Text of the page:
He nodded, replying, “It’s one of ‘em. My hardest part is keeping all the paperwork straight. I’m not an accountant. I’m not a secretary. I’m not an office worker. I’m a roaster. I like to bake, I was a pastry chef. Uh, I work in the kitchen. I’ve worked in the kitchen for…decades now.”
Home Grown Goods & Composting
For someone who has worked in the food industry for so long, I wanted to know what some of Jeff’s main concerns are about what’s going on within the food industry today.
He took a minute to ponder my question, before answering. He began, “Well my biggest concern, I’d say, just as a retailer, is the amount of misinformation that people have about the food industry and all the foods they eat.”
He continued, “We’re so far away from the sources of our food, that we trust what’s on the label. But uh, I like being here in Berks, man, ‘cause I know where my tomatoes come from. I go over there and pick up the tomatoes.”
He put his calloused hands into the pockets of his worn jeans. “And my customers do know when I get my local tomatoes ‘cause Meadowview Farm over there has some of the best tomatoes on this side of the country. They sell to Wegman’s, Wal-Mart, they sell to all kinds of places. You go over there, they’ve got all kinds. Heirlooms are a big deal these days. German stripes and Amish plums and zebras. I love it, I’m a gardener too. I bring a case of tomatoes back, it’s a rainbow of colors and sizes and shapes and we proudly display them all up on the counter there. It looks great,” he said enthusiastically.
I asked him what he grows in his garden at home. He thought for a moment or two before replying, “Uh, this year it’s gonna be a bunch of different mints, different herbs. I have strawberries, uh what else is out there? I’ve cut back. I used to do peppers and tomatoes and other stuff. And I’m going to do leaves. Leafy greens.”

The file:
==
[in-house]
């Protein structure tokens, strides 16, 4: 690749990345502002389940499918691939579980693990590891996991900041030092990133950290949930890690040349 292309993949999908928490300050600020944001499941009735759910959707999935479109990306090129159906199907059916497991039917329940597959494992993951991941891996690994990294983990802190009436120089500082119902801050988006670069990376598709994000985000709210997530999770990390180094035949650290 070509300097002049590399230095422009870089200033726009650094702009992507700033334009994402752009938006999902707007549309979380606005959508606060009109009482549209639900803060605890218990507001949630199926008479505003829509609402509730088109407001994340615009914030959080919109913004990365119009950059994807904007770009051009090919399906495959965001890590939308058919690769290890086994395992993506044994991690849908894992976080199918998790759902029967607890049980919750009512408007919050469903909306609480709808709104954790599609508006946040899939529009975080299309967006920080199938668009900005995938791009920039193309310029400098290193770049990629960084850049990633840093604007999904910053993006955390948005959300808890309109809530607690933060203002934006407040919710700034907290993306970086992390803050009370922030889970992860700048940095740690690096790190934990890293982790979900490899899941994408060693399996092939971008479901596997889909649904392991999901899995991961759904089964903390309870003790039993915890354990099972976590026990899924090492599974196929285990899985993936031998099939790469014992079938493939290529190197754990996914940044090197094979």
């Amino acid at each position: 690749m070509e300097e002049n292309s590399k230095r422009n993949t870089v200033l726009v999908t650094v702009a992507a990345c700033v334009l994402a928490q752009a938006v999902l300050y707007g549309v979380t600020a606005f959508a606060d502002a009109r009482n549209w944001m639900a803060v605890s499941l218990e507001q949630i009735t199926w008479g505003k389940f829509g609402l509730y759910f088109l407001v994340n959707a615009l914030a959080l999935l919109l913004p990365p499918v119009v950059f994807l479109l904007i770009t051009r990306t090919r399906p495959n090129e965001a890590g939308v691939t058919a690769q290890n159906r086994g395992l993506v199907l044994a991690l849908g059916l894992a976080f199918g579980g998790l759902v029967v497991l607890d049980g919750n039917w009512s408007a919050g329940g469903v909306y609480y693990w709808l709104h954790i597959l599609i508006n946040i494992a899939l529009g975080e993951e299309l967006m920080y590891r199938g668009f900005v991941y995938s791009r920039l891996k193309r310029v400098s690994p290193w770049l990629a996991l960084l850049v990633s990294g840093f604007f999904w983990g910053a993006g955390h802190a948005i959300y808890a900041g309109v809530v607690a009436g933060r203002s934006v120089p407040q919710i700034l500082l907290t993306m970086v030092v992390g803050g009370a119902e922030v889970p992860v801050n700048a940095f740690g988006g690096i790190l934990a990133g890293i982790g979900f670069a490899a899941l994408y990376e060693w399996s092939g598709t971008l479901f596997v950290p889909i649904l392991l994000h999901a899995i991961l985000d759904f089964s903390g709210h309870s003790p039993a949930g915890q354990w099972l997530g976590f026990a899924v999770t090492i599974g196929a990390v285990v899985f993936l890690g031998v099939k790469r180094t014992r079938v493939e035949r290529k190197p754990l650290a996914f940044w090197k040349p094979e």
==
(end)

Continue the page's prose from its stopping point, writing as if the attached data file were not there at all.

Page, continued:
When I asked if he used the produce from his garden in the food he makes at Global, his face lit up and he grinned. “Oh yeah, you betcha,” he said. “Yeah, I mean, why not? I compost all these beans,” gesturing at the burnt contents of the white buckets. “And all of our kitchen waste, well, mostly all of our kitchen waste. I’m an active composter so I try to compost everything and I go through a lot of coffee here. So I try to compost as much as I can. And I have an awesome garden, got great soil.”
He furrowed his brow slightly before adding, “It’s not just about food, it’s about energy. Every time you plow the field you’ve just used about several hundred gallons of fuel. And that fuel costs a lot of money, it is subsided and all, but someone’s paying for it. Usually you and I, out of our taxes.”
The Pursuit of Coffee, & Happiness
After almost an hour of talking with Jeff, it was obvious how passionate he is about coffee, and the major role that it plays in his business. I wanted to know what he personally found to be the most rewarding part of working in the food service. I couldn’t help but notice the transformation in his face when he answered, “Providing an atmosphere where people feel happy and safe and comfortable.”